Tuesday, September 16, 2014

Why You Want to Skip Steroid Shots for Pain

This is not a topic specific to men, but it's from Men's Journal. Steroid injections for pain are a mixed bag - sometimes they help and sometimes they can make things worse (when you can't feel the pain, it's very easy to re-injure).

The study discussed below showed that PT (physical therapy) is just as effective as cortisol injections for pain caused by tendonitis, bursitis, or partial rotator cuff tears.

Why You Want to Skip Steroid Shots for Pain

Why You Want to Skip Steroid Shots for Pain
Credit: Getty Images
To relieve nagging shoulder pain, you might want to skip the steroid injections and try physical therapy instead. A new study found that steroid injections are no more effective than PT for treating pain caused by tendonitis, bursitis, or partial rotator cuff tears.

Researchers gave shoulder pain sufferers either one shot of steroids or six PT sessions over three weeks and then monitored their progress throughout the next year. The two treatments worked equally well. On average, both groups saw 50 percent improvement in their pain levels and shoulder functionality. However, almost 40 percent of the injection group required additional shots to ease their pain, and 19 percent wound up needing physical therapy anyway. All of this, plus the fact that there are health risks involved with injections, leads the researchers to side with physical therapy.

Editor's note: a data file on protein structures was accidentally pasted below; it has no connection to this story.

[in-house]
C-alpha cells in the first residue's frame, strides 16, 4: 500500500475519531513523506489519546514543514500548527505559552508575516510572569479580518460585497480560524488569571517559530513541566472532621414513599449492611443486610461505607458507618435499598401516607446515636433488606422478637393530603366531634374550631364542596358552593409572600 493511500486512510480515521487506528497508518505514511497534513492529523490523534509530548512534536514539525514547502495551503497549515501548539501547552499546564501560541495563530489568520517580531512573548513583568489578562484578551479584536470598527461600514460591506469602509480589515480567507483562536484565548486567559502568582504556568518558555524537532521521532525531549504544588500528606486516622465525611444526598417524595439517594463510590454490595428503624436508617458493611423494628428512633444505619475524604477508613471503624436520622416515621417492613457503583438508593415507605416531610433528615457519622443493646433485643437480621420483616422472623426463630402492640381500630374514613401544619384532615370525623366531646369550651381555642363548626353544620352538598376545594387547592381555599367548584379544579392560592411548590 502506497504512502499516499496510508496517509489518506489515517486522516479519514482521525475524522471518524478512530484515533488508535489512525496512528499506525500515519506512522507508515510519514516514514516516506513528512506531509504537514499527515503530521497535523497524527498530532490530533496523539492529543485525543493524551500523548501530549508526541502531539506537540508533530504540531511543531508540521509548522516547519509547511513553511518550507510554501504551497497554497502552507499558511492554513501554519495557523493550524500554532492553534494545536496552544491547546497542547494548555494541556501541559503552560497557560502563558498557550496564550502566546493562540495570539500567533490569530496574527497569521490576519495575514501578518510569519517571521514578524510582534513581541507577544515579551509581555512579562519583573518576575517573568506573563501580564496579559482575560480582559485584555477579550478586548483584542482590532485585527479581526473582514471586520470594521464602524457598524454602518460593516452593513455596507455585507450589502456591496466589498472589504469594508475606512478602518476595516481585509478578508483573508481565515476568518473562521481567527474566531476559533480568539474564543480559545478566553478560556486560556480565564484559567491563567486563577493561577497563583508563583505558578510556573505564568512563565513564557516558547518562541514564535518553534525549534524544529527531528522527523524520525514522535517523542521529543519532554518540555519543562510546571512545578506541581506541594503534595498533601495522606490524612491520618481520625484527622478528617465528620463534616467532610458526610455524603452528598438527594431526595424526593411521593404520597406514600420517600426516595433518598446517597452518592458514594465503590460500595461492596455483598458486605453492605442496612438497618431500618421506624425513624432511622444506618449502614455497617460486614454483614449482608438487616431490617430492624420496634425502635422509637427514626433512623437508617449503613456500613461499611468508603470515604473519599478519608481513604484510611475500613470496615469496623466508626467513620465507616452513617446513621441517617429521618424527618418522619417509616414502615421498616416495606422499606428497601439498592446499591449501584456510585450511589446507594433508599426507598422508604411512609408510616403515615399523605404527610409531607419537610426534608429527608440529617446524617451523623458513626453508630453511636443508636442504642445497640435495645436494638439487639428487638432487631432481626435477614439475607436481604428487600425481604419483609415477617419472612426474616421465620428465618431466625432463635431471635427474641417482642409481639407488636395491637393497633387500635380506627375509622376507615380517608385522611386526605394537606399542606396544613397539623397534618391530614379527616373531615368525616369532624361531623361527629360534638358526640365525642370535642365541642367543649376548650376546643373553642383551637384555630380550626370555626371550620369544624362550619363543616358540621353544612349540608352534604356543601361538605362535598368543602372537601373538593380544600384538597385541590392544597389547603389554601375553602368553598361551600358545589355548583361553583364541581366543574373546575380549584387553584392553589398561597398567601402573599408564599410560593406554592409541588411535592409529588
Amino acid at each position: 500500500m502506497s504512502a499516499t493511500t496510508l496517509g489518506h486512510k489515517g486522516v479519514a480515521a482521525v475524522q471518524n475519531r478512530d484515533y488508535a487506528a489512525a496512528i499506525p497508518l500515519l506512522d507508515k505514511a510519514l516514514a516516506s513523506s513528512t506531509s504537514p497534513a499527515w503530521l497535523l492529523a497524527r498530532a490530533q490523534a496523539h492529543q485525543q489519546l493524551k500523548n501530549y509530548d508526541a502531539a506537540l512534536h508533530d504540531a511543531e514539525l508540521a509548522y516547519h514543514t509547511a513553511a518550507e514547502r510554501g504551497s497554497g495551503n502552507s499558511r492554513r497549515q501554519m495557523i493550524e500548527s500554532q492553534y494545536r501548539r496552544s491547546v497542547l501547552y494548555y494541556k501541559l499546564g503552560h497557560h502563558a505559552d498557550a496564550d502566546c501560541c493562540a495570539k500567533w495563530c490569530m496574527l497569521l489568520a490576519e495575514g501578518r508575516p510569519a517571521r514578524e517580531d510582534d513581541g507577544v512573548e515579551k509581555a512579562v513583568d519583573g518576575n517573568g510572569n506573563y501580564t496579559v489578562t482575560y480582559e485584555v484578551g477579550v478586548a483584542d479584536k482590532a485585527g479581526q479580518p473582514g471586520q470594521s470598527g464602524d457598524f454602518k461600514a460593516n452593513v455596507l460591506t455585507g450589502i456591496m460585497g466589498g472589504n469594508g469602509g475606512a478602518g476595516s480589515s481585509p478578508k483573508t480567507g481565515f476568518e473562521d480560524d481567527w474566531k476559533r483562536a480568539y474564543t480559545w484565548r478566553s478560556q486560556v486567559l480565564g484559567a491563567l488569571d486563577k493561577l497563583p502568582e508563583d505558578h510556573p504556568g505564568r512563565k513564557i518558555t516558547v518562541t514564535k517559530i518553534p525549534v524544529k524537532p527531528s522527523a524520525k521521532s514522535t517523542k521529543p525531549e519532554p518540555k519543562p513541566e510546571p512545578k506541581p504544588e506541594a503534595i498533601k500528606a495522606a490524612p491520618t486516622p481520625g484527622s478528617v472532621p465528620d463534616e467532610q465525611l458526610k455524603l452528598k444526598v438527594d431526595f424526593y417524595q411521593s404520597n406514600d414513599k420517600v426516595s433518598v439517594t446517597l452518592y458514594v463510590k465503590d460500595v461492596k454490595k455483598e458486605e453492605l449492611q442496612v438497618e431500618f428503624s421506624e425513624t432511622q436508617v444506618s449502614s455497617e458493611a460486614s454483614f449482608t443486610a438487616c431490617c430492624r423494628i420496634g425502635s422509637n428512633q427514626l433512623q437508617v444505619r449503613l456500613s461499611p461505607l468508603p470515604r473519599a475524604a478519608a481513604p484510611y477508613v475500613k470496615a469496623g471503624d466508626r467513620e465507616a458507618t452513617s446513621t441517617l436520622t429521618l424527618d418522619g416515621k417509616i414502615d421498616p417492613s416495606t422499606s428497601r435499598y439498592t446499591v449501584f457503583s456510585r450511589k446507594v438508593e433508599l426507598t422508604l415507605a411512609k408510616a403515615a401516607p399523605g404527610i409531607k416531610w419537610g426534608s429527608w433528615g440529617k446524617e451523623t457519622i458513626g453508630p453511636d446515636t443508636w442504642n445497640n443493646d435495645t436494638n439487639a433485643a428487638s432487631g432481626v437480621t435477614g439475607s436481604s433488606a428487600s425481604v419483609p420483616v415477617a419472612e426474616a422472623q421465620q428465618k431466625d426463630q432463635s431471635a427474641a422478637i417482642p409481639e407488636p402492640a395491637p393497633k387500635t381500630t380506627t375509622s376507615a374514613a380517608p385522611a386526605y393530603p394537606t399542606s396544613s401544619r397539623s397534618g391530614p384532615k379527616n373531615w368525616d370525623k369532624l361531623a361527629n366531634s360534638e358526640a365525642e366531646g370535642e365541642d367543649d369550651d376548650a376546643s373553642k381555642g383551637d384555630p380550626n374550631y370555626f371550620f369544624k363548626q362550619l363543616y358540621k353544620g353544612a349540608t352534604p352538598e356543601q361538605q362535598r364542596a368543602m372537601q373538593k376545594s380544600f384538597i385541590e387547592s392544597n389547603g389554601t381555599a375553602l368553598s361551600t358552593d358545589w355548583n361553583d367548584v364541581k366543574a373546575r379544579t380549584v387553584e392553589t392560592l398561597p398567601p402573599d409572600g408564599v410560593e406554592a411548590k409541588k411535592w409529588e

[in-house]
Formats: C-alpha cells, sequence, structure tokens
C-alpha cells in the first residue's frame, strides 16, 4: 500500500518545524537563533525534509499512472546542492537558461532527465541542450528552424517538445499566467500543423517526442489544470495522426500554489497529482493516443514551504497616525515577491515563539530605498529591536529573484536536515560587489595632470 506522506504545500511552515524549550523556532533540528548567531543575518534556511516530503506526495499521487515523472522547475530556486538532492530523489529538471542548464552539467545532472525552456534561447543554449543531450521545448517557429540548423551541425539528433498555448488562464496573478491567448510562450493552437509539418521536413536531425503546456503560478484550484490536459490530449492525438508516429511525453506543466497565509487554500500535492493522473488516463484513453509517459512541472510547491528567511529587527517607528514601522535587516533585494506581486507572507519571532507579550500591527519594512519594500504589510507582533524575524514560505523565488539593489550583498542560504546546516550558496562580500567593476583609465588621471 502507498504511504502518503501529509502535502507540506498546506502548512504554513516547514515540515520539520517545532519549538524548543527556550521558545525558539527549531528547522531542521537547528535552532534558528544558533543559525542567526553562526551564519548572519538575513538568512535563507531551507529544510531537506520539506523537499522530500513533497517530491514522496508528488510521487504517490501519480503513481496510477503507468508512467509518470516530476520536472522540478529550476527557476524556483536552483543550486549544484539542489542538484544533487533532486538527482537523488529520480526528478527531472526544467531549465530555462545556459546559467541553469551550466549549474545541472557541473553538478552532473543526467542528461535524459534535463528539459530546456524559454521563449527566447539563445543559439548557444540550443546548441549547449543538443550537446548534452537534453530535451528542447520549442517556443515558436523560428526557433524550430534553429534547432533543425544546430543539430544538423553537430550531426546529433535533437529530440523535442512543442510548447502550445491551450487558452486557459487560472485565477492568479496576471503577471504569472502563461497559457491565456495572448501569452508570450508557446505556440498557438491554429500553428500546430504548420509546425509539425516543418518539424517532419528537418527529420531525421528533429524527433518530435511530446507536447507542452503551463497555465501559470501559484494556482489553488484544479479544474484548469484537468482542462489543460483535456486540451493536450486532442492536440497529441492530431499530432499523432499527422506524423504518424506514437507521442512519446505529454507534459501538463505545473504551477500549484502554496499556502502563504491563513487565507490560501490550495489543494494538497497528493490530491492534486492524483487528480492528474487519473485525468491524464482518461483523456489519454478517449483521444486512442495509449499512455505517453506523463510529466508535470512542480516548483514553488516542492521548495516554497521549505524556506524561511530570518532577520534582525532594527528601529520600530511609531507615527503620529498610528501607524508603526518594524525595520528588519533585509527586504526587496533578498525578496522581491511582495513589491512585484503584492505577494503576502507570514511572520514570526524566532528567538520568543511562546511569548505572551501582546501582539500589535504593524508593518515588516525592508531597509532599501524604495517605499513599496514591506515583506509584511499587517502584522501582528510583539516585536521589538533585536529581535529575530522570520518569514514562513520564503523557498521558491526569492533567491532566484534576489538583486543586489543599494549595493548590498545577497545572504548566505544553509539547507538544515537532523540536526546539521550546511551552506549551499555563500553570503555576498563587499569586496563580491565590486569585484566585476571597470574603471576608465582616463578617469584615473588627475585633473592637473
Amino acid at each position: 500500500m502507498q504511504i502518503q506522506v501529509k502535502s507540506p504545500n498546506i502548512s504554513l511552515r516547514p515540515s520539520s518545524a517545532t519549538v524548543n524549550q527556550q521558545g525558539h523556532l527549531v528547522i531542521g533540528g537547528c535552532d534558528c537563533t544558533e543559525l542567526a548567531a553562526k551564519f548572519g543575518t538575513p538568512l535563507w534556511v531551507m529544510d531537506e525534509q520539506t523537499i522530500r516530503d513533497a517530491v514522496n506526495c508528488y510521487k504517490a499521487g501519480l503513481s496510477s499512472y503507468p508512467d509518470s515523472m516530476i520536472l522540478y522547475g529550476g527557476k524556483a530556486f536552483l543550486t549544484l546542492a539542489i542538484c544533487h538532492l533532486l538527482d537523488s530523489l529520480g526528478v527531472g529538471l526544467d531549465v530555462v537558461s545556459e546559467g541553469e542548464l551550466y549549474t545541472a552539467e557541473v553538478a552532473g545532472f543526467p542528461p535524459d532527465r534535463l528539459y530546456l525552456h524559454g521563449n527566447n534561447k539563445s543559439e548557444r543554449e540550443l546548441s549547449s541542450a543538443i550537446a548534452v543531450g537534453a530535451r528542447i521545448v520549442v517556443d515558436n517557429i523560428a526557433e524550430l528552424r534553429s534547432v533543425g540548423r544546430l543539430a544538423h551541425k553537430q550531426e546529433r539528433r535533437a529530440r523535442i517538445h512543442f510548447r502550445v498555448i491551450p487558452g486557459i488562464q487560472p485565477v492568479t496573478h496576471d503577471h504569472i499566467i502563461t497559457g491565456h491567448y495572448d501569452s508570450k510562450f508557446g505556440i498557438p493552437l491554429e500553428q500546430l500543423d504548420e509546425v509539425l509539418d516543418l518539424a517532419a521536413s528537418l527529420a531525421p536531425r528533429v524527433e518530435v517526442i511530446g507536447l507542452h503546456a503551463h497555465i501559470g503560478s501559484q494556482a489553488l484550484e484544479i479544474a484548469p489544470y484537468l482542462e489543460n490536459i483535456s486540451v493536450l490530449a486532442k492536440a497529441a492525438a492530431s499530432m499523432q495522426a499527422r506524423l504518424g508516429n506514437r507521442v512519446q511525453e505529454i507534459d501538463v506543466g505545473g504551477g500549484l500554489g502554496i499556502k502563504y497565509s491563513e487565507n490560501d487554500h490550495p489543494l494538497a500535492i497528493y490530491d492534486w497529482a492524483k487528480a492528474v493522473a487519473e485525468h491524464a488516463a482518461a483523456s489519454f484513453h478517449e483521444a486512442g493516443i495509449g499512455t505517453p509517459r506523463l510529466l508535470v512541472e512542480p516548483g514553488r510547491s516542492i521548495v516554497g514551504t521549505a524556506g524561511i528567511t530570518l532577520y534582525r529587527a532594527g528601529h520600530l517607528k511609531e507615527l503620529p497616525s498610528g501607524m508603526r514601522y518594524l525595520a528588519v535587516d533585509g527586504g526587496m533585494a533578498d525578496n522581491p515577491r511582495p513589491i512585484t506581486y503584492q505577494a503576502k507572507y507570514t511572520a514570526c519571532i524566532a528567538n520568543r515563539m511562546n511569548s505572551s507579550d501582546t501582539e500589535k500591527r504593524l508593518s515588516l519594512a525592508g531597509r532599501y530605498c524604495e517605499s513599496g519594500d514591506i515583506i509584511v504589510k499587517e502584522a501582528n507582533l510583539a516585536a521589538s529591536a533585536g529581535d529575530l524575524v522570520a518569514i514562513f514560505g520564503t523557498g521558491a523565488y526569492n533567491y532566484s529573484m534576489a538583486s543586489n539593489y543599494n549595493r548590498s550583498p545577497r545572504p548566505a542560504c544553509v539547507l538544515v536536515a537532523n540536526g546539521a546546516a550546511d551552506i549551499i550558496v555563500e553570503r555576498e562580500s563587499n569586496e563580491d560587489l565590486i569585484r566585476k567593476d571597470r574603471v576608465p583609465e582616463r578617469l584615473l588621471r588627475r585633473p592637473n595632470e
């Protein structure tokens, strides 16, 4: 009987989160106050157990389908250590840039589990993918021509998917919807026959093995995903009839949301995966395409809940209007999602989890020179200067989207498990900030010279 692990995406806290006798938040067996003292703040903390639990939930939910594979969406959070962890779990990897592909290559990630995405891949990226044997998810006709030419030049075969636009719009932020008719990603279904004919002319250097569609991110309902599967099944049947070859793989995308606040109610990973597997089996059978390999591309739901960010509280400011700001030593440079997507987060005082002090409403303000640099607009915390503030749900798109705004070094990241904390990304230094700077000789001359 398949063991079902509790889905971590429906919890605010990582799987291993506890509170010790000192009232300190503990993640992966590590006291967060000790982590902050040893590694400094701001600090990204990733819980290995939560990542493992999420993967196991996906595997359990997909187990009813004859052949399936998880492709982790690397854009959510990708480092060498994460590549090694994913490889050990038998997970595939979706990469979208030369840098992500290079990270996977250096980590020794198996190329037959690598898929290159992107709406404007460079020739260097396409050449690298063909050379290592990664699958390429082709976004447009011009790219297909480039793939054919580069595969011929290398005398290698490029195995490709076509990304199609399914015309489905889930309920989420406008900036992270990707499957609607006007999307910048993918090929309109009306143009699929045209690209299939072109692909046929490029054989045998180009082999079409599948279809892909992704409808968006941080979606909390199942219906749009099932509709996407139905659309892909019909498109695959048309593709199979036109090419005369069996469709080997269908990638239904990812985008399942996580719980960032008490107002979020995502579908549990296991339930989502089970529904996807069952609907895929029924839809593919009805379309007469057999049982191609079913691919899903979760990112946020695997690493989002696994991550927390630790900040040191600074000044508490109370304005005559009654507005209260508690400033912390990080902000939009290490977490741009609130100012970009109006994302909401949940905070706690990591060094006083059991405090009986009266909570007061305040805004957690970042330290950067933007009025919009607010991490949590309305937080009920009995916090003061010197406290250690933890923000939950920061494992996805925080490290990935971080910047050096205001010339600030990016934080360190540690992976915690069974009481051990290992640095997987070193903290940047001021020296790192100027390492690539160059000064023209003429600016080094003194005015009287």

RELATED: A Steroid-Free Back Pain Remedy
"Although injections can help decrease pain in the short term, they don't address the underlying issue," says lead researcher Daniel Rhon of Brooke Army Medical Center in Texas. "Therefore, you might need more injections and more health care visits in the long run." But getting multiple steroids shots can be risky. "Steroids can weaken and damage tissue if they are used too often," Rhon says. "There's also a low risk of skin reactions and infection."

Physical therapy, on the other hand, does address the root cause of pain and is virtually risk-free, Rhon says. "Manual physical therapy, which includes appropriately prescribed exercises, can certainly help with [the cause of the pain] and should never aggravate symptoms," he says.
This isn't the first study to come down hard on injectable steroids. Last year, Johns Hopkins researchers found that they didn't work any better to ease back and neck pain than injections of a simple saline solution.  

Bottom line? Every case of shoulder pain is different, so you need to thoroughly discuss your treatment options with your doctor. Together, you can weigh out the pros and cons of steroid injections and determine whether that, or perhaps just physical therapy, is the better route. Though Rhon adds, "I think it would rarely hurt to try physical therapy first." 

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